Federal-employee unions say they’re having more of a voice in the agency decisionmaking process, thanks to a four-year-old directive from President Barack Obama calling for greater collaboration between labor groups and agency leadership.
Despite a slow start last year, the creation of partnerships between federal-employee unions and agency leadership — known as labor-management forums — ramped up throughout the course of 2013, according to Bill Dougan, president of the National Federation of Federal Employees.
“We got more established last year,” he told Federal News Radio Tuesday following a panel discussion at the Federal Mediation and Conciliation Service. “But we’re still not where we need to be.”
That’s still an improvement over last year when many unions around this time were frustrated about the slow rollout of the forums.
The creation of labor-management forums is the cornerstone of Executive Order 13522 issued by Obama in 2009. As envisioned by the order, the forums would create a collaborative space for unions and agency management to work on improving government services, bolstering employee satisfaction and strengthening the relationship between unions and agency leaders.
Union: Forums lead to better decisions
For unions, the key part of the order is the push for what’s known as predecisional involvement — setting up a process by which management and labor organizations sit down to discuss issues before they reach the level of bargaining or negotiation.
“Predecisional involvement allows labor to get in early to understand what kind of changes management is contemplating,” Dougan said during the panel discussion. It also allows managers to hear unions’ concerns upfront, he added.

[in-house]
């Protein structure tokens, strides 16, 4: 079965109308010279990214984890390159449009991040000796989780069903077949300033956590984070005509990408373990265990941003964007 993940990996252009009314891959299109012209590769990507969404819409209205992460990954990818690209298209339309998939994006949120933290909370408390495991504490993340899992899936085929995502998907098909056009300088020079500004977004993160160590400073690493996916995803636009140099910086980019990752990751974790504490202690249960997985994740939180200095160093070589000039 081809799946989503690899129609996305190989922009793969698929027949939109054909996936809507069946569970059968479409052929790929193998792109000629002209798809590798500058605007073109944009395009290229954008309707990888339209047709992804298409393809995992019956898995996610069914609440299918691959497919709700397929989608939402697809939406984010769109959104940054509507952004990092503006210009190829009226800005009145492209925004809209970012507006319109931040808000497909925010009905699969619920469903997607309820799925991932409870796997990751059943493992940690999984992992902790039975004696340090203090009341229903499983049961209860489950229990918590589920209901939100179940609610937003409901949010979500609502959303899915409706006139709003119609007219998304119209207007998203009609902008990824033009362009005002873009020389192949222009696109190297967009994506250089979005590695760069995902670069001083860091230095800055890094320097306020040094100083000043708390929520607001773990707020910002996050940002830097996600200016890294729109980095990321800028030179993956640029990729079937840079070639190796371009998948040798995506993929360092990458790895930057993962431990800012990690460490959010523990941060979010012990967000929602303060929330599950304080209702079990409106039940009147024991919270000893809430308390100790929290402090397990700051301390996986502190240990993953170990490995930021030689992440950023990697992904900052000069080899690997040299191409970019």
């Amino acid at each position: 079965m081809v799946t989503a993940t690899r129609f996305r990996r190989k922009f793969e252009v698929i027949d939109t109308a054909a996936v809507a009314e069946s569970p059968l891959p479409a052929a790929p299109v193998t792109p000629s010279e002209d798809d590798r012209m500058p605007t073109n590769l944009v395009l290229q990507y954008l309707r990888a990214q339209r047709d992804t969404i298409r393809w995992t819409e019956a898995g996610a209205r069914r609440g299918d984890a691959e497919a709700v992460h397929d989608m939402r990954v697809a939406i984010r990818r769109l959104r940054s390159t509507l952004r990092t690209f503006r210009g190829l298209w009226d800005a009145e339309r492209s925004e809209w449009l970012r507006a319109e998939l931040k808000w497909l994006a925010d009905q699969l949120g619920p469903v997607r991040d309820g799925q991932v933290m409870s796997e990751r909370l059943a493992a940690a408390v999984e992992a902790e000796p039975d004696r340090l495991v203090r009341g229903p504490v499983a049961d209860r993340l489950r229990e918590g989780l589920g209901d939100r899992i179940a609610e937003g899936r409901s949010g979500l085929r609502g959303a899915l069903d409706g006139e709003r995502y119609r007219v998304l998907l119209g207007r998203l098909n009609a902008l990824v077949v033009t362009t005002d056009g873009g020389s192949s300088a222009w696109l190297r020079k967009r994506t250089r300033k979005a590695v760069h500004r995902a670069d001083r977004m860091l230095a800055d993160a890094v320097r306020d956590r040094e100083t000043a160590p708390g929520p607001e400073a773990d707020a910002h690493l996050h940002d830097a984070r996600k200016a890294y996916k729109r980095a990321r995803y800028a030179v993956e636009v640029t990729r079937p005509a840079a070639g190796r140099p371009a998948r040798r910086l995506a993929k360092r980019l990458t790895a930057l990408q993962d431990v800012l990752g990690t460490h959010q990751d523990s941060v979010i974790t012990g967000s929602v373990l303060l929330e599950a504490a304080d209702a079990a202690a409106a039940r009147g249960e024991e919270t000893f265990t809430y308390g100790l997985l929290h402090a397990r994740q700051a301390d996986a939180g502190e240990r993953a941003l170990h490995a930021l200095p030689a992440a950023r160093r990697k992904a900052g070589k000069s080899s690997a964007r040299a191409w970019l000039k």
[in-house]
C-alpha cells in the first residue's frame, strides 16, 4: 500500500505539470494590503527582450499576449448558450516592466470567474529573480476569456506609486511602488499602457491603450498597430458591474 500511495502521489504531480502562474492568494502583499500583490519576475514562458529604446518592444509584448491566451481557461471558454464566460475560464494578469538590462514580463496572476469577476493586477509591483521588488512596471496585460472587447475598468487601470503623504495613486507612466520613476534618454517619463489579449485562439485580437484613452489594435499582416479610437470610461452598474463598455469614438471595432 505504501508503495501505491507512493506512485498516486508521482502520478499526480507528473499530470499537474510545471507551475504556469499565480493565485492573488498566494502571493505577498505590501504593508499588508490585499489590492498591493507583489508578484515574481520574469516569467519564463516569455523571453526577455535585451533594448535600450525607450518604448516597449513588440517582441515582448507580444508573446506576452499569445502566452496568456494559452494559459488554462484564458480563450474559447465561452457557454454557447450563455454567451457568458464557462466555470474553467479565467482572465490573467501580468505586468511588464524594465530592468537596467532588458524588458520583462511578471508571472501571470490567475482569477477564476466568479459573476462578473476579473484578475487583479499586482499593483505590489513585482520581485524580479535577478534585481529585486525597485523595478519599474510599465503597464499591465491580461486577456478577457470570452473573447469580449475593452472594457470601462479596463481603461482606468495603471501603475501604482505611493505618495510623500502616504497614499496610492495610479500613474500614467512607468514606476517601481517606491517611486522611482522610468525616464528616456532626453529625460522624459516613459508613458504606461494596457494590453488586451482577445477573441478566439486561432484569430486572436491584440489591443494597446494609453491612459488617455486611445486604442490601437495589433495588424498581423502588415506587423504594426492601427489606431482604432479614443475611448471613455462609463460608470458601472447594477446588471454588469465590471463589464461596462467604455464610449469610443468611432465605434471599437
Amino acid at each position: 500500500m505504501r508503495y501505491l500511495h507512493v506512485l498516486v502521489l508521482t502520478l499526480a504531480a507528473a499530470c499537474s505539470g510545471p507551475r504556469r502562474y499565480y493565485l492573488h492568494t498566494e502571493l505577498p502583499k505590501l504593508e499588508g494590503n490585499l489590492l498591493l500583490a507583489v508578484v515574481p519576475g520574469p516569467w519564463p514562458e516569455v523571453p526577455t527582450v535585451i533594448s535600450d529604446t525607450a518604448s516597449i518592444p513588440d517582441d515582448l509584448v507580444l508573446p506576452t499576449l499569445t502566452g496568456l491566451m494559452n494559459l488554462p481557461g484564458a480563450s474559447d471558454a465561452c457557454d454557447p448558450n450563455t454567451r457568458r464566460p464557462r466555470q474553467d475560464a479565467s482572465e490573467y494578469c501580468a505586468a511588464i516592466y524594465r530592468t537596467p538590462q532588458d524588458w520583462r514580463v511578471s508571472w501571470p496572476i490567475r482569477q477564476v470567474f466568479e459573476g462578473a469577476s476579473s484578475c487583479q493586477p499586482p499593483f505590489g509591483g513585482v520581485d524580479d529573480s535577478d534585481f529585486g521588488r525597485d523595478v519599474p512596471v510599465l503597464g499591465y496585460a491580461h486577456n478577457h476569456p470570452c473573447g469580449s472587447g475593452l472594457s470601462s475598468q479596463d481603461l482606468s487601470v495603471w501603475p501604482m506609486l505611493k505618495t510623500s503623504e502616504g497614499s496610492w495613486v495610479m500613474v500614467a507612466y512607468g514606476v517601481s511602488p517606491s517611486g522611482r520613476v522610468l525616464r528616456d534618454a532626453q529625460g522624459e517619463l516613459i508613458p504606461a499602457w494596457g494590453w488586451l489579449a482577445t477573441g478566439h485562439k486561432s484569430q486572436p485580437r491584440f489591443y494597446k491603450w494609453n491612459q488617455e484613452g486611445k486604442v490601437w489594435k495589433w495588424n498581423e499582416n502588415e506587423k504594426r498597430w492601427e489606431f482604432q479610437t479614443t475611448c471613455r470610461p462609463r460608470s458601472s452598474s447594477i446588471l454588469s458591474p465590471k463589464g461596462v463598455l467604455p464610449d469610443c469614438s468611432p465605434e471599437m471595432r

“I think we get better decisions made,” Dougan said.
The push for greater labor input in the early stages of the decisionmaking process is a significant shift. Under prior administrations, the thinking was that federal managers should manage and “people will then fall in line,” said George Cohen, the former director of FMCS, who retired at the end of last year.
Still, some agencies continue to struggle with balancing that relationship.
“I think that there’s a barrier that has to be overcome in many agencies that if we engage in (predecisional involvement), then labor wants to co-manage,” Dougan said.
That’s not the case, he said. “But we do believe there’s a place for labor to have a voice.”
Robin Heard, the deputy assistant secretary for administration at the Agriculture Department, said negotiating a more cooperative relationship between unions and management had been “rocky at times,” particularly as Agriculture Secretary Tom Vilsack worked to move quickly to implement his agenda, she said.
“We’re trying to do better on that now,” she said.
Council to meet next week
Heard’s agency and others could get a boost from the National Council on Federal Labor-Management Relations, which oversees the labor-management forums. The council, led by the heads of both the Office of Personnel Management and the Office of Management and Budget, is working to develop expanded guidance for agencies on the issue of predecisional guidance, according to Tim Curry, OPM deputy associate director for Partnership and Labor Relations.
“Because it’s a kind of concept, while it’s been a round for a while, it’s never been institutionalized across the executive branch,” Curry said.
The council will hold its first meeting of 2014 on Jan. 15
The meeting will also serve as a status update on agencies’ progress in setting up the forums and in collecting metrics on the groups’ effectiveness in improving government performance.
For example, Curry cited a partnership between the Naval Seas Systems Command and the AFL-CIO’s Metal Trades Department that has dramatically improved productivity of shipyard workers.
“The workforce doesn’t necessarily know how to save money, but the workforce does know how to save time,” Curry said.
Dougan said metrics are important to “quiet the critics” of the labor-management forums.
The labor-management forums are a throwback to a Clinton administration initiative that called for greater levels of partnership between agencies and their unions. “But there was no way to measure their effectiveness,” Dougan said. “That really has done a disservice to both labor and management when it comes to our critics being able to say, ‘Well, we don’t know what value do these forums and these partnership councils bring — you can’t show us any data, or numbers of cost-savings.’ So, I think that’s the value of having these metrics.”